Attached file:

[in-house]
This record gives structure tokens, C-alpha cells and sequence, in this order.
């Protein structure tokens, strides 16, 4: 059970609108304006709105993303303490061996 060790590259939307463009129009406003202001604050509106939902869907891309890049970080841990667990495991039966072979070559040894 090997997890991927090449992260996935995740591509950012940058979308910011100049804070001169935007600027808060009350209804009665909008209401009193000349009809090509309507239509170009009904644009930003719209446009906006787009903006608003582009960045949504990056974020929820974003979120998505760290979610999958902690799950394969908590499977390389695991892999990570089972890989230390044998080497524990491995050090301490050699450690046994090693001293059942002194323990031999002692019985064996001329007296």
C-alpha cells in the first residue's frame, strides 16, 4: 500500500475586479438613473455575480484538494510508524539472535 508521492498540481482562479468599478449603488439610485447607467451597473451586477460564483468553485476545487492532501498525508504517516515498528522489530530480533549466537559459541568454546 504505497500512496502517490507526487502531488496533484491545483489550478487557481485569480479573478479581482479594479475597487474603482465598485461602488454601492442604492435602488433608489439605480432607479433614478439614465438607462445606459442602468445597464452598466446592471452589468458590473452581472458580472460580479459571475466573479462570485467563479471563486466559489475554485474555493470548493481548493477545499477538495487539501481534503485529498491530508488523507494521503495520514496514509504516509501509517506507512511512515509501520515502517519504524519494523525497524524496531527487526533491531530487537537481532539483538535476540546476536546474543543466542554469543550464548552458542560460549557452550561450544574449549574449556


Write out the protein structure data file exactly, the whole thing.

[in-house]
This record gives structure tokens, C-alpha cells and sequence, in this order.
């Protein structure tokens, strides 16, 4: 059970609108304006709105993303303490061996 060790590259939307463009129009406003202001604050509106939902869907891309890049970080841990667990495991039966072979070559040894 090997997890991927090449992260996935995740591509950012940058979308910011100049804070001169935007600027808060009350209804009665909008209401009193000349009809090509309507239509170009009904644009930003719209446009906006787009903006608003582009960045949504990056974020929820974003979120998505760290979610999958902690799950394969908590499977390389695991892999990570089972890989230390044998080497524990491995050090301490050699450690046994090693001293059942002194323990031999002692019985064996001329007296």
C-alpha cells in the first residue's frame, strides 16, 4: 500500500475586479438613473455575480484538494510508524539472535 508521492498540481482562479468599478449603488439610485447607467451597473451586477460564483468553485476545487492532501498525508504517516515498528522489530530480533549466537559459541568454546 504505497500512496502517490507526487502531488496533484491545483489550478487557481485569480479573478479581482479594479475597487474603482465598485461602488454601492442604492435602488433608489439605480432607479433614478439614465438607462445606459442602468445597464452598466446592471452589468458590473452581472458580472460580479459571475466573479462570485467563479471563486466559489475554485474555493470548493481548493477545499477538495487539501481534503485529498491530508488523507494521503495520514496514509504516509501509517506507512511512515509501520515502517519504524519494523525497524524496531527487526533491531530487537537481532539483538535476540546476536546474543543466542554469543550464548552458542560460549557452550561450544574449549574449556